Editor’s note: Anjeli Doty of the Los Alamos National Laboratory ARM team sent in this update.
Like many native residents of Graciosa Island in the remote Azores archipelago west of Portugal, Bruno Cunha spends the evenings tending a small bovine herd that grazes on the grassy rolling hills. However, unlike many island residents, animal husbandry is a part-time interest to Bruno, who works full time as a site technician at the Atmospheric Radiation Measurement (ARM) user facility’s Eastern North Atlantic (ENA) atmospheric observatory.
The ENA collects atmospheric data in a unique region of the world where stratocumulus clouds in a pristine marine environment interact with various global air systems. This measurement site provides unmatched, long-term data characterizing how these low clouds respond to changes in atmospheric trace gases and tiny particles in the air called aerosols.
Employed by Los Alamos National Laboratory, ENA site staff members make sure the observatory operates seamlessly to provide the highest-quality data. Three technicians are stationed at the ENA, with one typically deployed off-site to support ARM mobile work.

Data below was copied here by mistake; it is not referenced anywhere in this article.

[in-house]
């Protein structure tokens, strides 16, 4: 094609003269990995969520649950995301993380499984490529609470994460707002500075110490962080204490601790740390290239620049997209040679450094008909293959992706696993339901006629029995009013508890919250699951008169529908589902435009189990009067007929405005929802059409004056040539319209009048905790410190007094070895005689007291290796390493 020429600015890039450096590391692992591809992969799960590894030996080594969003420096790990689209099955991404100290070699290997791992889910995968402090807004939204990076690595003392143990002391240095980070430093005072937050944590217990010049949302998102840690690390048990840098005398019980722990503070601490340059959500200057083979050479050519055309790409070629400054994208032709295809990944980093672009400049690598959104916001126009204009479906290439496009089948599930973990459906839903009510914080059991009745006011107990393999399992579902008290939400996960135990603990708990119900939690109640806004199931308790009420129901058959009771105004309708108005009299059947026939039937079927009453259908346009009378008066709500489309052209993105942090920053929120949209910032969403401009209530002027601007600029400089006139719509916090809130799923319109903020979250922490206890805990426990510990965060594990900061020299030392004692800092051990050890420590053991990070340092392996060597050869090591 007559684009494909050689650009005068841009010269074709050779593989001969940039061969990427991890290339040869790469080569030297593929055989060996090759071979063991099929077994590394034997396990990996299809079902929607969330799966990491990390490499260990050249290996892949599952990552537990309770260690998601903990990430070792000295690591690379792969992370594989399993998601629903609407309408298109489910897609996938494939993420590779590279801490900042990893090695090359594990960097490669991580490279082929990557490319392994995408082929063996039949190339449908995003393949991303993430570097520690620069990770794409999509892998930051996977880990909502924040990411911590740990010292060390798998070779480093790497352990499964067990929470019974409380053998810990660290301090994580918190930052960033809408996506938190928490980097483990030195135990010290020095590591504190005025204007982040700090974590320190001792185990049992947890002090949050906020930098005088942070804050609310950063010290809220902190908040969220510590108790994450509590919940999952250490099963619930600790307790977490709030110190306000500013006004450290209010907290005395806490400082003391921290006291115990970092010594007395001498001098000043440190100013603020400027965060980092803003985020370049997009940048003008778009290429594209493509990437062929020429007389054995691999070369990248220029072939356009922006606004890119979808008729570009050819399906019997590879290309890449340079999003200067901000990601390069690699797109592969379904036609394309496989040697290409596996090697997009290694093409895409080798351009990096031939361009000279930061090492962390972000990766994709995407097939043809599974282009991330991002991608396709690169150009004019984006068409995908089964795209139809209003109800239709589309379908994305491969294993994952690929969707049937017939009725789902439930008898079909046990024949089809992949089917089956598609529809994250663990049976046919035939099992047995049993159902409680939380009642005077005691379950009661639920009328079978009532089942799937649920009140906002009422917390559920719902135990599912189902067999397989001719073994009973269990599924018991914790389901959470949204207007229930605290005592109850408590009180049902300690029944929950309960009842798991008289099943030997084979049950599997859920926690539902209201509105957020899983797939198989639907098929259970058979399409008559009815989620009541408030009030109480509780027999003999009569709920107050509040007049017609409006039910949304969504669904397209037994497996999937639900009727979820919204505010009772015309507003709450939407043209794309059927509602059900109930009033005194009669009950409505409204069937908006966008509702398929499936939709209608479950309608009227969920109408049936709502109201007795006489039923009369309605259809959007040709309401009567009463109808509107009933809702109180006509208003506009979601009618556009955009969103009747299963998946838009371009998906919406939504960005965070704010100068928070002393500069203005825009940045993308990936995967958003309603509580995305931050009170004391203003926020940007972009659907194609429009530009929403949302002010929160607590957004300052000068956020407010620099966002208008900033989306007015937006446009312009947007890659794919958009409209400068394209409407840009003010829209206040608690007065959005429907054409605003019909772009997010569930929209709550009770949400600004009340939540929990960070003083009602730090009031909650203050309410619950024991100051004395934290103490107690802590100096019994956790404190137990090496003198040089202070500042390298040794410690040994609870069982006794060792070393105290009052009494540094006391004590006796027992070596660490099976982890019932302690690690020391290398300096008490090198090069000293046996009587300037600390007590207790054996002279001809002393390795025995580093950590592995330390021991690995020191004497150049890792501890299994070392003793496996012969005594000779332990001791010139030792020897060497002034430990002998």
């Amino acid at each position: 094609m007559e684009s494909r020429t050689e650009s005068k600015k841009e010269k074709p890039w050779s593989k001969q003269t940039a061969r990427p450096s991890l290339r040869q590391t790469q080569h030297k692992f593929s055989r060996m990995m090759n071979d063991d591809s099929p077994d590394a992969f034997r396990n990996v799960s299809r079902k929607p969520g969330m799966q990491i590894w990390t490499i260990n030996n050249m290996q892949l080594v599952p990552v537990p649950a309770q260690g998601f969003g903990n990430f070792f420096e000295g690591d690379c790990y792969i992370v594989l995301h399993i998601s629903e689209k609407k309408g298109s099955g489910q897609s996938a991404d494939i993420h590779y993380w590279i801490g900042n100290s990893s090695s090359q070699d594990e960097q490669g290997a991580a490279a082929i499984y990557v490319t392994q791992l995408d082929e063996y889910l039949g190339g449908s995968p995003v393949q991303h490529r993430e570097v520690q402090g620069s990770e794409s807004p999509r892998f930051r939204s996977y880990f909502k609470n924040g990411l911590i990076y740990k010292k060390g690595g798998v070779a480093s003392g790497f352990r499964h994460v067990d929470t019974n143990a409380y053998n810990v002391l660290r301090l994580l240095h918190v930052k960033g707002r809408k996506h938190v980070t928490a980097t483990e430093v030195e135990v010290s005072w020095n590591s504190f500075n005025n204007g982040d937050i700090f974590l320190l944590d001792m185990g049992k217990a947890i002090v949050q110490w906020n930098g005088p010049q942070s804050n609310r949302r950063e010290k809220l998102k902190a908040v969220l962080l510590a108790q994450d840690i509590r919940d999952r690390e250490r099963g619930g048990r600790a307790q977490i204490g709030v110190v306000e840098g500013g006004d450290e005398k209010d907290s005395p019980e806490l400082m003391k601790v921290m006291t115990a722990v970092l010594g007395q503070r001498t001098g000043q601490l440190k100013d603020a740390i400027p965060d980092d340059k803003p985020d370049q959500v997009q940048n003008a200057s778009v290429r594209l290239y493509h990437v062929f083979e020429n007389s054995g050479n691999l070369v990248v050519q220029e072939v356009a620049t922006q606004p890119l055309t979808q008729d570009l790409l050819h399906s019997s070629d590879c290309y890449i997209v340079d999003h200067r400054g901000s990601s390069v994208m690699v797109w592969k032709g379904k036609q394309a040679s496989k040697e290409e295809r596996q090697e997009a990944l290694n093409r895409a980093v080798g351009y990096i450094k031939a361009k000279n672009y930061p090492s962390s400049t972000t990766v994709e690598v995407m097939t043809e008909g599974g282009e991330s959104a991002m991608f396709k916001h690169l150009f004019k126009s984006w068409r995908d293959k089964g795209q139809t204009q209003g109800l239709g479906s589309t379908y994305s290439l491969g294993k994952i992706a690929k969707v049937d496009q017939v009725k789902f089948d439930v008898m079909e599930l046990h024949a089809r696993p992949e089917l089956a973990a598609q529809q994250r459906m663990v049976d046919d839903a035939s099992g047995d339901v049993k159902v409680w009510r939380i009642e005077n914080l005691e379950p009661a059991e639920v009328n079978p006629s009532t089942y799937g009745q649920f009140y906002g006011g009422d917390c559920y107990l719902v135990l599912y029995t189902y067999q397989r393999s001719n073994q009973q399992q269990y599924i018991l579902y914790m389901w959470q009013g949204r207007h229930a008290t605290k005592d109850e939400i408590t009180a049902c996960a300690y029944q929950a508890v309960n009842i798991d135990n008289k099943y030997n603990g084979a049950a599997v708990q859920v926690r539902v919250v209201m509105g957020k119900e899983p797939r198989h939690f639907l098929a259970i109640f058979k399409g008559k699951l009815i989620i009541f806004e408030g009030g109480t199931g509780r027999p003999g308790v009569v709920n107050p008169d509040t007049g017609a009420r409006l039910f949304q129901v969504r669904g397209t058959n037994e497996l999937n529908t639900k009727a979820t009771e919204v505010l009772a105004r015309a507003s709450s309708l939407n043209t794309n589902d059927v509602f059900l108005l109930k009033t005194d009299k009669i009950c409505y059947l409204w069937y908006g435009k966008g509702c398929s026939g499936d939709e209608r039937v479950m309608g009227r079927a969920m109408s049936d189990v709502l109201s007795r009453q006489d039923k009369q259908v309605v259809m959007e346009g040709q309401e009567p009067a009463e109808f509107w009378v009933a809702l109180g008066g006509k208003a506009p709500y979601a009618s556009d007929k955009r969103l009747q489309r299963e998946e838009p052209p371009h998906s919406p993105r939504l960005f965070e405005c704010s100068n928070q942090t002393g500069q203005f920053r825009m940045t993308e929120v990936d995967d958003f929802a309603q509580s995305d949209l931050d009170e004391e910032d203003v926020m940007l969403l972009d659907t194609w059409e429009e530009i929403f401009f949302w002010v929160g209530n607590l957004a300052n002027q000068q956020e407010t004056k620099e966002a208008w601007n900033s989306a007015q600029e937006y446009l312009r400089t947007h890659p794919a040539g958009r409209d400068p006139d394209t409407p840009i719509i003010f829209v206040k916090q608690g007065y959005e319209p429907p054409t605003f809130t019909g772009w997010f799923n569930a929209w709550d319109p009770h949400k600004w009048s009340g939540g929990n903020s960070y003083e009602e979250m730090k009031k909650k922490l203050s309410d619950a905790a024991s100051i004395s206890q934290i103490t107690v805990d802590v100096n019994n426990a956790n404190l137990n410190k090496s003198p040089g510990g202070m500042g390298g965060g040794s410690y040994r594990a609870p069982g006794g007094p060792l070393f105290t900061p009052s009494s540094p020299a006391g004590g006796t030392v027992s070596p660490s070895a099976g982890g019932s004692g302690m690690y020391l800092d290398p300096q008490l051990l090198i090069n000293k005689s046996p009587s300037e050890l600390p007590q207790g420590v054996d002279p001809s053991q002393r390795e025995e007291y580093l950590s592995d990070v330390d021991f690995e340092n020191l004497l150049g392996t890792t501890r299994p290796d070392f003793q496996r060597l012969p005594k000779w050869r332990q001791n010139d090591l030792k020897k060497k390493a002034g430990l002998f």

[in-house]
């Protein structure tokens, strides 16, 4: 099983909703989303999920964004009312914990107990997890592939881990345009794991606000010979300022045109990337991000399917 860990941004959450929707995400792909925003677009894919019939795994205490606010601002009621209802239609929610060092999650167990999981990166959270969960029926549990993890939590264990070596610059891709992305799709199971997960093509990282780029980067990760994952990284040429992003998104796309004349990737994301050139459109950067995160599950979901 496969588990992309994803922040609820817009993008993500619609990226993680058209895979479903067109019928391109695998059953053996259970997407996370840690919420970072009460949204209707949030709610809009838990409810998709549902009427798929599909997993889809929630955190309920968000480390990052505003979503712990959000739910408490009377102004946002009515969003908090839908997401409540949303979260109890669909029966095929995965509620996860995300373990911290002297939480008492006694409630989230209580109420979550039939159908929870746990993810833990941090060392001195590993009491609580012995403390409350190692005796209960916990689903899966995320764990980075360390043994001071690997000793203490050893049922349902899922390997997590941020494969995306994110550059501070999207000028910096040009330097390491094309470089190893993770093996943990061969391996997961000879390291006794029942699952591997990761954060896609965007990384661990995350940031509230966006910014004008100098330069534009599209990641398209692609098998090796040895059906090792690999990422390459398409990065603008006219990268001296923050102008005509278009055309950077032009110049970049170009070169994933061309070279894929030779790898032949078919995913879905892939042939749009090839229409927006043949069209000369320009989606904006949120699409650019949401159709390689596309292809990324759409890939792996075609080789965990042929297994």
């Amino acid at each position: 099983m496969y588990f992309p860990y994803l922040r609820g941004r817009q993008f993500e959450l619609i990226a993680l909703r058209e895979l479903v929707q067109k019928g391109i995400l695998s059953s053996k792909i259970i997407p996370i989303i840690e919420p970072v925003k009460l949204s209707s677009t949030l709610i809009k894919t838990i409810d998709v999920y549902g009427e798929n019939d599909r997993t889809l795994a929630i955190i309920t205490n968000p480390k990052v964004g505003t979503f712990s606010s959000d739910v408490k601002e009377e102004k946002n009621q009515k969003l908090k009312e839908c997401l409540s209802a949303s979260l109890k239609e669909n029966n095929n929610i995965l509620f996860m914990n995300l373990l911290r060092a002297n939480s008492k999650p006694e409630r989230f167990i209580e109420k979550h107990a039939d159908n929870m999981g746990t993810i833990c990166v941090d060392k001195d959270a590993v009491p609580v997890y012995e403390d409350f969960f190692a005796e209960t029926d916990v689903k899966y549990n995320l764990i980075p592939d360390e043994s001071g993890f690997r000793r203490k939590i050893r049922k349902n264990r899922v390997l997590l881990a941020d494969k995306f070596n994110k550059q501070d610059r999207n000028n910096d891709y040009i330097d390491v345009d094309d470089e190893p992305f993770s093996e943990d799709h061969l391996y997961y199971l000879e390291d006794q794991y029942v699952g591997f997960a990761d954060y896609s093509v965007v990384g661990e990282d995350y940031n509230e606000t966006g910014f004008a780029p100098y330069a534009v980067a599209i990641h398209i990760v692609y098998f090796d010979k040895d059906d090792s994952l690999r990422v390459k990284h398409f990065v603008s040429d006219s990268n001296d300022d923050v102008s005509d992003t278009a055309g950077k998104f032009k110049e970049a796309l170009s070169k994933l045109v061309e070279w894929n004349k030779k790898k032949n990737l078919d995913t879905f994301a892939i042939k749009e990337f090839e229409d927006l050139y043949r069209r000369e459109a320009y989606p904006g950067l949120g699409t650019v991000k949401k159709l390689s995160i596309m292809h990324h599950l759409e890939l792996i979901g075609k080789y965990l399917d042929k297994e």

Bruno studied in Lisbon, Portugal, but after learning of the opportunity to support research on his home island, he joined the ARM team in October 2015. Bruno supports daily operations and ENA site maintenance as well as global ARM field campaigns.
Observatories like the ENA frequently experience climatic wear and tear due to their strategic sampling position. In his line of work, Bruno has secured instruments during the night in sheeting rain and chilling wind when an unexpected hurricane approached. He has also launched weather balloons in ice storms while on international ARM marine deployments.
Technicians who maintain ARM’s fixed and mobile observatories are “the arms and eyes of the mentors in the field,” says Bruno. “The scientists cannot be everywhere, but we can. That is why our work is important. These instruments could go down in days—some hours—without being monitored.”
At Data’s Beck and Call
The ENA staff inspect more than 40 instruments daily. If issues arise, the technicians or off-site instrument mentors collaborate on repairs. This allows any potential collection issues to be rapidly noticed and corrected, preserving the fidelity of the data.
The ENA also hosts field campaigns, such as Aerosol and Cloud Experiments in the Eastern North Atlantic (ACE-ENA), conducted in summer 2017 and winter 2018. Bruno has worked at least partially on almost every field campaign at the ENA since he joined the ARM team.
During these studies, the site pace changes. To keep up with tight project schedules and maximize data collection, avoiding downtime on instruments is key. To stay alert to potential problems, the local technicians work variable schedules, and they frequently return to the ENA after hours to maintain instruments and keep data collection on track.
Loyal technicians, who also include Carlos Sousa and Tércio Silva, are among the reasons why the ENA maintains a highly successful data collection record, says Bruno.
Deployments Expand Horizons, Provide Unmatched Experiences